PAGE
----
‘I Love Lucy’ Star Lucille Ball Once Auditioned for This Iconic Role in ‘Gone With the Wind’

by Emily Morgan

As everyone’s favorite redhead, Lucille Ball will always be the beloved icon from the classic TV sitcom “I Love Lucy.” During its tenure from 1951 to 1957, millions of Americans fell in love with her as the sometimes quirky but always loveable Lucy Ricardo. However, Ball almost added to her acting resume when she nearly starred in one of Hollywood’s most iconic films. 

Ball held an incredibly prestigious career throughout her life, winning 20 awards and garnering 17 nominations. She also has 70 producer credits, 121 actress credits, and two directorial credits. Although there’s a vast amount of knowledge online about Ball, there is one piece of information we found surprising, such as when she auditioned for Gone with the Wind.

Ball auditioned for the lead role of Scarlett, which she discussed on the Bob Hope show back in 1984. The film’s producer, David O. Selznick, was looking for an actress for the lead role, and the studio suggested 27-year-old Lucille Ball, according to The Atlantic

During the interview, Ball recounted showing up for the audition, having had four shots of brandy. In addition, she was soaking wet from the rain.  

“Selznick said, ‘You were very interesting. Very interesting.’ I said, ‘I was not, and you know it,'” Ball recalled. “And, then I just crawled out of the office on my knees holding onto the sweater trying to keep all the vital parts covered.” 

Lucille Ball nearly lands role in one of America’s most well-known movies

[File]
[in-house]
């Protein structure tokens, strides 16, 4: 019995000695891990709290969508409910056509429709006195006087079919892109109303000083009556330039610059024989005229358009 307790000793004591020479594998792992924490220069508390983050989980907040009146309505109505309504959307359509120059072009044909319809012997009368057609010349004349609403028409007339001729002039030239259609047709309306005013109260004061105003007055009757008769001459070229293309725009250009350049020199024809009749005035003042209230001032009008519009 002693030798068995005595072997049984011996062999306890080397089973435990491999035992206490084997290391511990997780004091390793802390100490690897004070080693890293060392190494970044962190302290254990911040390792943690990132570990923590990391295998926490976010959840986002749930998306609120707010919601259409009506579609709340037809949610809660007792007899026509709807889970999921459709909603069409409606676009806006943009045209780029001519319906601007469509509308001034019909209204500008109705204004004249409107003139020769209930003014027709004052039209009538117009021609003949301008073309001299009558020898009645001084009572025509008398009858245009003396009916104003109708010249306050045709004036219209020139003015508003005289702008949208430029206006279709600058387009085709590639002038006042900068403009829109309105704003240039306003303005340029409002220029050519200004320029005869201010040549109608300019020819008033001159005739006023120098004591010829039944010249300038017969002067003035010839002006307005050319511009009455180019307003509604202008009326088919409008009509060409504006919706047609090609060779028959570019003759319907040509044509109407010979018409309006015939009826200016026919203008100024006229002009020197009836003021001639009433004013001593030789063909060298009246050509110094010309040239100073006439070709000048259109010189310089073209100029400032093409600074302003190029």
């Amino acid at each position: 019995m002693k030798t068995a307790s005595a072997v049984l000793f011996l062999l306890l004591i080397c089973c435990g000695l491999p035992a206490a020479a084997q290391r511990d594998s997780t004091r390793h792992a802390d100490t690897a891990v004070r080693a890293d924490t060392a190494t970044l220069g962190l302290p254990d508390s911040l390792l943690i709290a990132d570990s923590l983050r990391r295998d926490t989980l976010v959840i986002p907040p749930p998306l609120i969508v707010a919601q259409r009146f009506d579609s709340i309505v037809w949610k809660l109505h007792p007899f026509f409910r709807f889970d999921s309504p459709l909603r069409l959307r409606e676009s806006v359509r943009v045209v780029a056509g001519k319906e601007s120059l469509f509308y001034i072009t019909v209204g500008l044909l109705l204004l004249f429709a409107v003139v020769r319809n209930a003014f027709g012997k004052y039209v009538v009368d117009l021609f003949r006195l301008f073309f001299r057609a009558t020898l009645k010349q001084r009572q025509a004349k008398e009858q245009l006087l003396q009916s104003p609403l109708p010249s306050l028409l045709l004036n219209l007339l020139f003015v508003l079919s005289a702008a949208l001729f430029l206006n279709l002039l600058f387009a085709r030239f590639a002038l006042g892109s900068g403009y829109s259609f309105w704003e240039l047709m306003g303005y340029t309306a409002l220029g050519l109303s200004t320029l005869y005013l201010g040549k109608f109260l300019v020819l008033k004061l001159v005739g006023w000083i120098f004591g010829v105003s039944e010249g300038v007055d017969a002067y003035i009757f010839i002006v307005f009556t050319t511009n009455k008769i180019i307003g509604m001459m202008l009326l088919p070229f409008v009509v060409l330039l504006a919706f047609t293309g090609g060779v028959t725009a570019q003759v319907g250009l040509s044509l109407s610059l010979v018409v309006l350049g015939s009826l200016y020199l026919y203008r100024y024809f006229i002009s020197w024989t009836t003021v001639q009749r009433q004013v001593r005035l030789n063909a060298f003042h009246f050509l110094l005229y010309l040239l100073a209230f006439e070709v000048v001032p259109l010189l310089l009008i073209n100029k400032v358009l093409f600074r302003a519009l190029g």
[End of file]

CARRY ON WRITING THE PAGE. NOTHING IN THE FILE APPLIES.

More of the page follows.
Although the part would eventually go to Vivien Leigh, Lucille Ball will still be known as one of America’s most beloved actresses. Today, Gone with the Wind has continued its reign as one of the most e influential movies. The iconic phrase “Frankly, my dear, I don’t give a damn” has become a memorable and historical quote. However, the film was not without controversy. 

To begin with, there was a racial issue with the script. According to NPR, at the time of production, the head of the NAACP, Walter White, urged Selznick to hire an African American adviser. They put the adviser in place to oversee the sensitive matters seen in the movie.  

The film was set in 1861 in the south. At the time, racial tensions ran high. African American activists wanted to make sure the film’s script was handled appropriately. 

Throughout the years, Gone with the Wind has been regarded as one of the greatest and most critically acclaimed movies. Since its inception, it’s maintained a high spot on all-time greatest movie lists, according to reports from the BBC. 

The movie, filmed in 1939, follows Scarlett O’Hara, a plantation owner’s daughter in the antebellum south. She tries to find love with Rhett Butler, played by Clark Gable, amid the Civil War.